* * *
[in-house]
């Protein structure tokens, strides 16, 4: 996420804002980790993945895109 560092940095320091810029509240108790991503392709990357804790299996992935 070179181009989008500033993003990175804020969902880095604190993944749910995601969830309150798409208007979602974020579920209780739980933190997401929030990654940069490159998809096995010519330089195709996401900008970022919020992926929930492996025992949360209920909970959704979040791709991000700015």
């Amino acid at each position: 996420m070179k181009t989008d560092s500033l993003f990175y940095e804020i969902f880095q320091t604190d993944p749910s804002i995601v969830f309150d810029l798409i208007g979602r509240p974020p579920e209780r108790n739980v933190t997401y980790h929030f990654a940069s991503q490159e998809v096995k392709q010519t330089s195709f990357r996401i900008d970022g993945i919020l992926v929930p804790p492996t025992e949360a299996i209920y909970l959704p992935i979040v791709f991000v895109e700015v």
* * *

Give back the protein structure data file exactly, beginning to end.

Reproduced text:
[in-house]
């Protein structure tokens, strides 16, 4: 996420804002980790993945895109 560092940095320091810029509240108790991503392709990357804790299996992935 070179181009989008500033993003990175804020969902880095604190993944749910995601969830309150798409208007979602974020579920209780739980933190997401929030990654940069490159998809096995010519330089195709996401900008970022919020992926929930492996025992949360209920909970959704979040791709991000700015």
């Amino acid at each position: 996420m070179k181009t989008d560092s500033l993003f990175y940095e804020i969902f880095q320091t604190d993944p749910s804002i995601v969830f309150d810029l798409i208007g979602r509240p974020p579920e209780r108790n739980v933190t997401y980790h929030f990654a940069s991503q490159e998809v096995k392709q010519t330089s195709f990357r996401i900008d970022g993945i919020l992926v929930p804790p492996t025992e949360a299996i209920y909970l959704p992935i979040v791709f991000v895109e700015v």